Wineries and breweries have long been some of the earliest adopters of new energy and water technologies, as their vast water and energy use can cost them a lot of money. Many wine and beer makers in Northern California are also focused on building brands with environmental leanings. Some of the earliest customers of Tesla’s stationary batteries have been wineries and breweries.
While Cambrian Innovation doesn’t quite have the allure of the Tesla brand just yet, its technology is becoming attractive because it’s returning customer investment in as little as two to three years. That’s thanks to the high costs associated with wastewater and energy for breweries and wineries, as well as some state and utility incentives.
Since the company has routinely been able to do this — it has systems installed or under construction in eight locations — it is now able to offer its technology to its customers as a service, with no money down and a monthly fee, backed by a $30 million fund. Lagunitas is using the service option to build another Cambrian system at a new brewery in Southern California.
The same service-based business model innovation unlocked the solar industry years ago. Will it do the same for clean water systems for industry?
Bugs in a box
From the street, the silver tanks and metal pipes at the Lagunitas Brewing Company in Petaluma look like any standard, large brewery. Walking closer, the classic brewery smell of malty warm hops pervades the air.
But weave behind the tanks and enter one of the shipping containers marked “EcoVolt” and you’ll see, and smell, something pretty different. Brian Hemphill, Cambrian Innovation’s senior director of operations, leads me into a shipping container that acts as the control room for Lagunitas’ water cleaning system.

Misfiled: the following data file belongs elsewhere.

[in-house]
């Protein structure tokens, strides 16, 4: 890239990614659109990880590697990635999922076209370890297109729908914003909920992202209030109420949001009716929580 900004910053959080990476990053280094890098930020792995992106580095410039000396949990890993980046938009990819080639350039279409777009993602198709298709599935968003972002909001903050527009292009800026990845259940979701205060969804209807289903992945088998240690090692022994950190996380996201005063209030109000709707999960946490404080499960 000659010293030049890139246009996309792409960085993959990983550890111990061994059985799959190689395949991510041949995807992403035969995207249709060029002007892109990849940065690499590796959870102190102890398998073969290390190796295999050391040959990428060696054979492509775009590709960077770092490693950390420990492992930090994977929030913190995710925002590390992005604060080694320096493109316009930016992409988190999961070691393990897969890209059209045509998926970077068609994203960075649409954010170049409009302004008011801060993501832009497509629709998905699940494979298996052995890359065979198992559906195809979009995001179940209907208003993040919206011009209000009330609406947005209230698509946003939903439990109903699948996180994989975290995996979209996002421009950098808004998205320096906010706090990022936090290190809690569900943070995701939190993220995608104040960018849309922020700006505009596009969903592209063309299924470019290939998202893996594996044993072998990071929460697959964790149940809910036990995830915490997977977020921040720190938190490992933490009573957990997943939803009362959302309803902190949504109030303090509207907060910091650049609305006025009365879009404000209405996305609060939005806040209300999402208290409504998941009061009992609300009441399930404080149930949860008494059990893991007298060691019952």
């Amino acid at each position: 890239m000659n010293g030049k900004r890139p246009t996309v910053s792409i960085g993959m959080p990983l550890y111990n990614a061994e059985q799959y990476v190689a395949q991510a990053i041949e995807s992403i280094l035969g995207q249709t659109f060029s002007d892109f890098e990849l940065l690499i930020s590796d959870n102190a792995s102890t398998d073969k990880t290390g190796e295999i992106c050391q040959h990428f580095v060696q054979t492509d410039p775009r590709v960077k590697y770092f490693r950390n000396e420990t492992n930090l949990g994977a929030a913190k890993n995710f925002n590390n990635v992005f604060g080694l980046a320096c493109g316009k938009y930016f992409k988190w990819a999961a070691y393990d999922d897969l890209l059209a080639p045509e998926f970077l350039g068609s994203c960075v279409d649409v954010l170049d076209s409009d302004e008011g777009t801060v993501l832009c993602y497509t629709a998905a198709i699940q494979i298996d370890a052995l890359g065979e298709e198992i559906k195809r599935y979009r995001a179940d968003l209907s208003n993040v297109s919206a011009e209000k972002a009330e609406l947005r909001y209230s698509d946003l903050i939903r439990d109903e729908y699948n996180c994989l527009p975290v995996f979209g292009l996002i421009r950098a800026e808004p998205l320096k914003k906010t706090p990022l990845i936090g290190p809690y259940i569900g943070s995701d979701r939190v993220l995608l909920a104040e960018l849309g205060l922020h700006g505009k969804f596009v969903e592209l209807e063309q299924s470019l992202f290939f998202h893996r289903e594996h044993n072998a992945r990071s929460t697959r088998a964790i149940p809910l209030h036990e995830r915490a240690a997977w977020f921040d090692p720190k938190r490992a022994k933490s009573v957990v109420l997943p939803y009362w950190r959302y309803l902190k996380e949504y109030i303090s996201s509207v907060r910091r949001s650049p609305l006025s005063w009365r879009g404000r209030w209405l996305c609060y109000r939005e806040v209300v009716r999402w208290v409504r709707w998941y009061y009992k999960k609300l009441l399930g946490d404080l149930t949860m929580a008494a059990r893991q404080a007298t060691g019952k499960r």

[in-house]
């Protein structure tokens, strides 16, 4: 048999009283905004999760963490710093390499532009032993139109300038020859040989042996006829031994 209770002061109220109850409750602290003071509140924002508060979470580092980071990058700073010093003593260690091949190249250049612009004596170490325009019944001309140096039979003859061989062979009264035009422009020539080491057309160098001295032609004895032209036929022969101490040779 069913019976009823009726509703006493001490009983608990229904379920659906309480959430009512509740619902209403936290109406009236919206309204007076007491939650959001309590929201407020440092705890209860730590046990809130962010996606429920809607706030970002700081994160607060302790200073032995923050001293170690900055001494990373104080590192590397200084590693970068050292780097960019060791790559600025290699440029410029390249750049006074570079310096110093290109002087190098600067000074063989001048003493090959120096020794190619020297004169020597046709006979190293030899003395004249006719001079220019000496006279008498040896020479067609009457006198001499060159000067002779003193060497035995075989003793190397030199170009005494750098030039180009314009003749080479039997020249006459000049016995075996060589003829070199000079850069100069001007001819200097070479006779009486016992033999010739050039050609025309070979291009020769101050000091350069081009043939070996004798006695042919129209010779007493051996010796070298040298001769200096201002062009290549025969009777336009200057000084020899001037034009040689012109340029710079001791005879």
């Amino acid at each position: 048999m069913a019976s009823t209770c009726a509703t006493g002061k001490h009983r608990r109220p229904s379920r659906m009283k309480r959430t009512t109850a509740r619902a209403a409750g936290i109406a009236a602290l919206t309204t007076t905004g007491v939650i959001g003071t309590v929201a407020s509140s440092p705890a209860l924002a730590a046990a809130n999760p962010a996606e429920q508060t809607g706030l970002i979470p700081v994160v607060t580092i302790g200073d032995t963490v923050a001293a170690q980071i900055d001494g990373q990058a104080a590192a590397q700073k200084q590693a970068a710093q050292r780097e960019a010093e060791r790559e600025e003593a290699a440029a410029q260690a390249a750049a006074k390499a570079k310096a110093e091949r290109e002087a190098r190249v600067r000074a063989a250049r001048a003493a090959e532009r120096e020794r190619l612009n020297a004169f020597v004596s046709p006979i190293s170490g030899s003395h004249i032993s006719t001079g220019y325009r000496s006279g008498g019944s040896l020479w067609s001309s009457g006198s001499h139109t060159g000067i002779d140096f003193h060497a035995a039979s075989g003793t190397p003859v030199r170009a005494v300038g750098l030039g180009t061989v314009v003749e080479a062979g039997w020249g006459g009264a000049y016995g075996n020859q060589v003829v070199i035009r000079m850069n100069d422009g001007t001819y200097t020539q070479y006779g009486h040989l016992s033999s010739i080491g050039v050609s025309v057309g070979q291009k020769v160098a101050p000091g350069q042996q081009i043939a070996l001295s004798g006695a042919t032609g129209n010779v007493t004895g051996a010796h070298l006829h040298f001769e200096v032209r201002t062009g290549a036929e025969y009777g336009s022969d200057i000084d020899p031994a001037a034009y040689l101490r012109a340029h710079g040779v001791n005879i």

On a screen he points out how much methane is coming off of the reactors — called EcoVolts — and the pH levels. Instead of hops, the smell inside the container is more like decaying matter. Hemphill, who joined the company several months ago, says the technology inside the containers made him realize that “wastewater is a form of energy.”
Inside the EcoVolt treatment containers live two types of microbes which are coated on anodes and cathodes. One of the bugs, called an“exoelectrogen,” eats the organic pollutants in the wastewater and generates electricity. The other microbes consume the electricity and carbon dioxide and produce biogas (also called methane). The process bears the rather daunting moniker “electromethanogenesis,” and it’s the core innovation that drives the company’s technology.
Photo credit: Katie Fehrenbacher
Originally the technology was developed with a grant from NASA, by co-founders and MIT researchers Matt Silver and Justin Buck, to help create a system for reusing water and reducing energy consumption in an environment in space. “The challenges associated with maintaining life support on a space station are very similar with environmental sustainability on earth,” said Silver in an interview.
Cambrian was officially founded in 2006 with funding from various grants, but it wasn’t until 2010 that the technology became more established at a commercial scale and fully envisioned as a product. The company has raised seed and Series A rounds, and is considering a Series B.
The Lagunitas site, one of the first for Cambrian, was installed in 2014 and expanded shortly thereafter. The biogas generated by the EcoVolt’s microbes is piped to two compact turbines that produce 90 kilowatts of energy that is used by the brewery.
The EcoVolts clean the dirty water, which the industry calls “high-strength” wastewater. It’s commonly created by industrial processes and contains more organic components than typical wastewater generated by a household.